The main questions in the interviews will be:

1 - How do you feel talking Arabic to Syrians?

2- What do you feel about using Arabic in Norway with others?

3- what do you feel that Arabic are losing the power? …  in work, school, life…etc.

4- Are you willing to continue speak Arabic? And why? (for Adults and children)

5- What do you think about people mixing Norwegian in Arabic?

6- Can you tell me which Norwegian words people, or you put in everyday Arabic? (invarious domains, school, shopping, playing, cooking … etc.)

The documentations will be classified based on gender age, level of school, and the parts of Syria they came from. And can be put in groups:

1- from age 6 to 12 year

2- from 13 to 19 years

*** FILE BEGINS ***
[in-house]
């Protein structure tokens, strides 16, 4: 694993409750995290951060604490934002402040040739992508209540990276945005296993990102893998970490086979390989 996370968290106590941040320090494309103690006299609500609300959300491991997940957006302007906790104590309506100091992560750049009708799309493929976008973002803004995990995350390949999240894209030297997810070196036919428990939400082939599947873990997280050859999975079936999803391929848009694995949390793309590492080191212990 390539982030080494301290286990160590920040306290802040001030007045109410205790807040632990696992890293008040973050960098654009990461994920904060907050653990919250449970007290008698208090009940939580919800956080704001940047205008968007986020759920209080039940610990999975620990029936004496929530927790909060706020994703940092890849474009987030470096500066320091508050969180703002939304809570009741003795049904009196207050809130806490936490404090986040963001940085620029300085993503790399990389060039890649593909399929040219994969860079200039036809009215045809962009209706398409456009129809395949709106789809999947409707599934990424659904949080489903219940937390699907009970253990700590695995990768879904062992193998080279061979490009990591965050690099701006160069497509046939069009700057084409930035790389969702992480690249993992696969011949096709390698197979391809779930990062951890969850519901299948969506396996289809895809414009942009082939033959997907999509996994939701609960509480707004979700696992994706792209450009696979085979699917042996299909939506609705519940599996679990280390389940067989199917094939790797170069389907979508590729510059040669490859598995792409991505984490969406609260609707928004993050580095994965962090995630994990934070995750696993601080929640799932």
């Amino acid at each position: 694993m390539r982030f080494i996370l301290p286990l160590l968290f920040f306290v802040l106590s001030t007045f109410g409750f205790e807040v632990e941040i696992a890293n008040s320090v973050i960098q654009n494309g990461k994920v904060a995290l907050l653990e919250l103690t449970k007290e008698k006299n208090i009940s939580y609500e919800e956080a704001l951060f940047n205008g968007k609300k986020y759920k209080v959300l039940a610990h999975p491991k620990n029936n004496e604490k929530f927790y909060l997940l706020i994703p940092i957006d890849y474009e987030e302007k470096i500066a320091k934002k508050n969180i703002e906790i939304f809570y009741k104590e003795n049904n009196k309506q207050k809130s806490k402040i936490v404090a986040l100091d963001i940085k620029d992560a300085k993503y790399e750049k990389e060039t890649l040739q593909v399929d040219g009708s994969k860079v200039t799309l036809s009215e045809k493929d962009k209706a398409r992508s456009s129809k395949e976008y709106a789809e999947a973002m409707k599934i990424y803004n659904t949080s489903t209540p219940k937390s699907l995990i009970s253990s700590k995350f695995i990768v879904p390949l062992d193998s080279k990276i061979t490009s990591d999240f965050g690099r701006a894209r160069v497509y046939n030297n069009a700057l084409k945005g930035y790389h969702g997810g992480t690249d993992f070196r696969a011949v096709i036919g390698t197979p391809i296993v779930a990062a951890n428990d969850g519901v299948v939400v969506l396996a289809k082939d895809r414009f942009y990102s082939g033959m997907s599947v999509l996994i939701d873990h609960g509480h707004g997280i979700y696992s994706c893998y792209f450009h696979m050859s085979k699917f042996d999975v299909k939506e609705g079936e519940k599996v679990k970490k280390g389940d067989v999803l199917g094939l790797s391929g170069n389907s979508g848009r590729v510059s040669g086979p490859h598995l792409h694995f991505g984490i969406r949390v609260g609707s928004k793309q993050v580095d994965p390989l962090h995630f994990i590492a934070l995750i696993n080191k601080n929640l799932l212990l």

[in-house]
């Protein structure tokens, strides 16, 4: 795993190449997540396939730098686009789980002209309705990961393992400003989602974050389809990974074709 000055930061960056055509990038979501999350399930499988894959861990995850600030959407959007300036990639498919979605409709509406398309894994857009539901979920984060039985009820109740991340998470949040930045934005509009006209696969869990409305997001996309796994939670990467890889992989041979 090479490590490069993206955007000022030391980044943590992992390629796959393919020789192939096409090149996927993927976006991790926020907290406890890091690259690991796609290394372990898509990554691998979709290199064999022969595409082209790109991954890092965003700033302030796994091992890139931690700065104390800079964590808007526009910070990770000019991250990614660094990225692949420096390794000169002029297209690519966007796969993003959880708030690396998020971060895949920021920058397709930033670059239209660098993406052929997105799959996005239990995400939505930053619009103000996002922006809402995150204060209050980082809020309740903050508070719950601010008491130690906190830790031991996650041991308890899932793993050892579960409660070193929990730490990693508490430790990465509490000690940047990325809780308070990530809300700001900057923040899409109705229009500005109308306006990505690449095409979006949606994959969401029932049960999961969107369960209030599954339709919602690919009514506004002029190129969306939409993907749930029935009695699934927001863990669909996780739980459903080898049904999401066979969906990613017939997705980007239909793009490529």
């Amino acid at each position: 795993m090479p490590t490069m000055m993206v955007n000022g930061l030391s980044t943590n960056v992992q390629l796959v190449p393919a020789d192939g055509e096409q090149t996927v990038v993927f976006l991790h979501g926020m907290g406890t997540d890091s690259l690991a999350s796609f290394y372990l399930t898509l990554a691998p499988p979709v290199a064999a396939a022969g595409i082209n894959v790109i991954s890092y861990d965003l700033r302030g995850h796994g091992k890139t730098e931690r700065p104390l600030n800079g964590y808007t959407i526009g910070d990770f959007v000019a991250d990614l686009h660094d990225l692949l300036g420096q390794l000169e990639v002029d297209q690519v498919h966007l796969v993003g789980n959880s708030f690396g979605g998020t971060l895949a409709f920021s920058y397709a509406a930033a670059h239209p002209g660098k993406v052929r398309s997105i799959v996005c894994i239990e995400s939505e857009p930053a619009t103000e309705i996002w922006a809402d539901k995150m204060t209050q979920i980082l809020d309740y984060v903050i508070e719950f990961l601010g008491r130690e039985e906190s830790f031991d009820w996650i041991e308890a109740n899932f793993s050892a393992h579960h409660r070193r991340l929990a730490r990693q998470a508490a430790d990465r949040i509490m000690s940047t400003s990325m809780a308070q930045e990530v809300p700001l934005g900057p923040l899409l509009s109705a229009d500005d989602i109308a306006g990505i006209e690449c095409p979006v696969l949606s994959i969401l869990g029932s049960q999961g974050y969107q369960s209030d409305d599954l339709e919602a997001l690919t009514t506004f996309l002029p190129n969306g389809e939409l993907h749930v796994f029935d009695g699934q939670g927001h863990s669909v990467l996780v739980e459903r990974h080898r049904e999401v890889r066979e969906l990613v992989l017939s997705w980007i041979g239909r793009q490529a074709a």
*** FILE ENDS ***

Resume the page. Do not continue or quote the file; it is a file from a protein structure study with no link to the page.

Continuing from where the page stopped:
3- from 20 to 34 years

4- from 35 to 54 years

5- from 55 and go on.

I started with the interviews on language attidtudes and beliefs. And I will publish tow or more artcles on this before you go on to the second stage.  Alongside the interviews the research will analyze the writing of refugees in schools, social media in Facebook, internet discussions, and will document them, by collecting the words and sentences and analyzing them in different topics such as politics life, social life… etc.

The participants or schools in the project will not be recognizable in publications resulting from the study. NSD – The Norwegian Centre for Research Data AS has evaluated the use of data in this project and concluded that it is in accordance with data protection laws.  Based on an agreement with University of Bergen, NSD – The Norwegian Centre for Research Data AS has assessed that the processing of personal data in this project is in accordance with data protection legislation.